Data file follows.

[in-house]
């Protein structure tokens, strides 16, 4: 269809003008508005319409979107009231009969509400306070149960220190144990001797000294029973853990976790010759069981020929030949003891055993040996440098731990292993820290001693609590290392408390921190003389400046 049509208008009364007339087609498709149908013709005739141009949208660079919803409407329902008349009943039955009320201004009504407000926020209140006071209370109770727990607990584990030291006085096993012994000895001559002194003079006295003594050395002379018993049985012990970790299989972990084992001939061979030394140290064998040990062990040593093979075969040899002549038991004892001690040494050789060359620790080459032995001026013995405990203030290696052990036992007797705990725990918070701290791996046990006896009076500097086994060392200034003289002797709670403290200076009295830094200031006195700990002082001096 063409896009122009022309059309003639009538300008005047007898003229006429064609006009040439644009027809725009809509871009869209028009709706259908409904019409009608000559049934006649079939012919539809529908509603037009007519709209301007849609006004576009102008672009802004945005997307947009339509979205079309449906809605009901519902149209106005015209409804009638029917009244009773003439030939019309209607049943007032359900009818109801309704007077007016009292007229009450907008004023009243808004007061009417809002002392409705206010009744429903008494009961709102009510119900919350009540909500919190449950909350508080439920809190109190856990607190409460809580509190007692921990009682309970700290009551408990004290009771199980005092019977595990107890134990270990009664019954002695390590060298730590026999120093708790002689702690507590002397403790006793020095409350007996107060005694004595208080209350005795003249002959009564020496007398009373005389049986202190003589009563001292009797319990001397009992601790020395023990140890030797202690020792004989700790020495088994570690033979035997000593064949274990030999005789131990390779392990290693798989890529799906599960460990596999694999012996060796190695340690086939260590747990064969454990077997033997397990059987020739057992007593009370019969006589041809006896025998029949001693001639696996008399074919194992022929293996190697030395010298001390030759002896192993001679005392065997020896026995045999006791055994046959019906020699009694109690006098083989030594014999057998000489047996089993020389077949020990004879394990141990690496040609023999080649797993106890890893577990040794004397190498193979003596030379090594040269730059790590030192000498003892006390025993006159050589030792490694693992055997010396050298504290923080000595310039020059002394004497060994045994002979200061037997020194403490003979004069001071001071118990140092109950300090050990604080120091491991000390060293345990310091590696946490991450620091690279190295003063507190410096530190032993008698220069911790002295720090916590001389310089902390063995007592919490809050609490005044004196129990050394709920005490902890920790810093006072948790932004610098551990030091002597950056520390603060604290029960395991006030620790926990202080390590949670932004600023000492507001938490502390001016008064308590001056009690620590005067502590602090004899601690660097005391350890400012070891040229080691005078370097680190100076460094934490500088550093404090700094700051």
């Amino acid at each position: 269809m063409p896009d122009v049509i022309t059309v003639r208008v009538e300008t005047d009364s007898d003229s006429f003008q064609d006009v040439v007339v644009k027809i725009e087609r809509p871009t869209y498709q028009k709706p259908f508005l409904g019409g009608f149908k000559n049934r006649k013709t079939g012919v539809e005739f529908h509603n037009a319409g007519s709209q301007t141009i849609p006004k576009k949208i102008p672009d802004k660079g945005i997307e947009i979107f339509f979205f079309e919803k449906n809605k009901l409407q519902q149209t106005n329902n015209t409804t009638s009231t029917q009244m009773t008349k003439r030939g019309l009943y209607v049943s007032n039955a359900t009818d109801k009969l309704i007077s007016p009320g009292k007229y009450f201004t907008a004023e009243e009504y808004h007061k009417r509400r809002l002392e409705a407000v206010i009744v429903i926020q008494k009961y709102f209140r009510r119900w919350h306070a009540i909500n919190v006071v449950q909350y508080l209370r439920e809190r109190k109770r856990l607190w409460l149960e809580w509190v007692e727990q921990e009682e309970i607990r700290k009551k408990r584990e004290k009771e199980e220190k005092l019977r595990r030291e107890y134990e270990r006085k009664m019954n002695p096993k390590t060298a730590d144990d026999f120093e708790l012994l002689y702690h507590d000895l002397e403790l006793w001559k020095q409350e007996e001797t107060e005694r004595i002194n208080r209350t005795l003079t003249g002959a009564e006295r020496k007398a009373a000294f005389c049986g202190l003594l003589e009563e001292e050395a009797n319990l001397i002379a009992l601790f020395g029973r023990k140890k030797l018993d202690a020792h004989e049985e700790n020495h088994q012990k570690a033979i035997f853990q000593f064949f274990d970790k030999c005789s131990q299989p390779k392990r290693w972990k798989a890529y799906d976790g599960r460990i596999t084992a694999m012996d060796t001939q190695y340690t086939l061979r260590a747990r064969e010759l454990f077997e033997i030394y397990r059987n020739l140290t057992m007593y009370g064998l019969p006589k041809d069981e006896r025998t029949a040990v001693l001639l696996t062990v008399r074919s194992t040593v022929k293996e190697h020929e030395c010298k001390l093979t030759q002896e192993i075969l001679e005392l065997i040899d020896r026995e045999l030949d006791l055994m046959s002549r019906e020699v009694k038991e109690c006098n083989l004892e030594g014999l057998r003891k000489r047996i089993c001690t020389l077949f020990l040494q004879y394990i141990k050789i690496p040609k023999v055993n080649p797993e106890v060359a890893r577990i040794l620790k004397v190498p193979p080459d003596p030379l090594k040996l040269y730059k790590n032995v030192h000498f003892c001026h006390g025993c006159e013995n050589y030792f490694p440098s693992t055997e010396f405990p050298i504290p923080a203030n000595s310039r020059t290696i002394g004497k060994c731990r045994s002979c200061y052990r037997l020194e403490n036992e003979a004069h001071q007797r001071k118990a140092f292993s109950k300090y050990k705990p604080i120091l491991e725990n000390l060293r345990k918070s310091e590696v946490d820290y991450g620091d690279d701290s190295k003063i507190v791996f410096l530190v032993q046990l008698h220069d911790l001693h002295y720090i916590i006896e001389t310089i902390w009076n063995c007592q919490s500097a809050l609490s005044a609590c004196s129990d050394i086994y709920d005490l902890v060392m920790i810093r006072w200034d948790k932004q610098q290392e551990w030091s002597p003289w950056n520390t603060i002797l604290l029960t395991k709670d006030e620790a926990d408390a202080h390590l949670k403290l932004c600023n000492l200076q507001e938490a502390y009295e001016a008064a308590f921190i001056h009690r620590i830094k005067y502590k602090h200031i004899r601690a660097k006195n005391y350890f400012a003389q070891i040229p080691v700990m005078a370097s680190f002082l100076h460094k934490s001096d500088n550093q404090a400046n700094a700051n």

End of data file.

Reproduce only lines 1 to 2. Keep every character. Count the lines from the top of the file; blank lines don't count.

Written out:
[in-house]
């Protein structure tokens, strides 16, 4: 269809003008508005319409979107009231009969509400306070149960220190144990001797000294029973853990976790010759069981020929030949003891055993040996440098731990292993820290001693609590290392408390921190003389400046 049509208008009364007339087609498709149908013709005739141009949208660079919803409407329902008349009943039955009320201004009504407000926020209140006071209370109770727990607990584990030291006085096993012994000895001559002194003079006295003594050395002379018993049985012990970790299989972990084992001939061979030394140290064998040990062990040593093979075969040899002549038991004892001690040494050789060359620790080459032995001026013995405990203030290696052990036992007797705990725990918070701290791996046990006896009076500097086994060392200034003289002797709670403290200076009295830094200031006195700990002082001096 063409896009122009022309059309003639009538300008005047007898003229006429064609006009040439644009027809725009809509871009869209028009709706259908409904019409009608000559049934006649079939012919539809529908509603037009007519709209301007849609006004576009102008672009802004945005997307947009339509979205079309449906809605009901519902149209106005015209409804009638029917009244009773003439030939019309209607049943007032359900009818109801309704007077007016009292007229009450907008004023009243808004007061009417809002002392409705206010009744429903008494009961709102009510119900919350009540909500919190449950909350508080439920809190109190856990607190409460809580509190007692921990009682309970700290009551408990004290009771199980005092019977595990107890134990270990009664019954002695390590060298730590026999120093708790002689702690507590002397403790006793020095409350007996107060005694004595208080209350005795003249002959009564020496007398009373005389049986202190003589009563001292009797319990001397009992601790020395023990140890030797202690020792004989700790020495088994570690033979035997000593064949274990030999005789131990390779392990290693798989890529799906599960460990596999694999012996060796190695340690086939260590747990064969454990077997033997397990059987020739057992007593009370019969006589041809006896025998029949001693001639696996008399074919194992022929293996190697030395010298001390030759002896192993001679005392065997020896026995045999006791055994046959019906020699009694109690006098083989030594014999057998000489047996089993020389077949020990004879394990141990690496040609023999080649797993106890890893577990040794004397190498193979003596030379090594040269730059790590030192000498003892006390025993006159050589030792490694693992055997010396050298504290923080000595310039020059002394004497060994045994002979200061037997020194403490003979004069001071001071118990140092109950300090050990604080120091491991000390060293345990310091590696946490991450620091690279190295003063507190410096530190032993008698220069911790002295720090916590001389310089902390063995007592919490809050609490005044004196129990050394709920005490902890920790810093006072948790932004610098551990030091002597950056520390603060604290029960395991006030620790926990202080390590949670932004600023000492507001938490502390001016008064308590001056009690620590005067502590602090004899601690660097005391350890400012070891040229080691005078370097680190100076460094934490500088550093404090700094700051």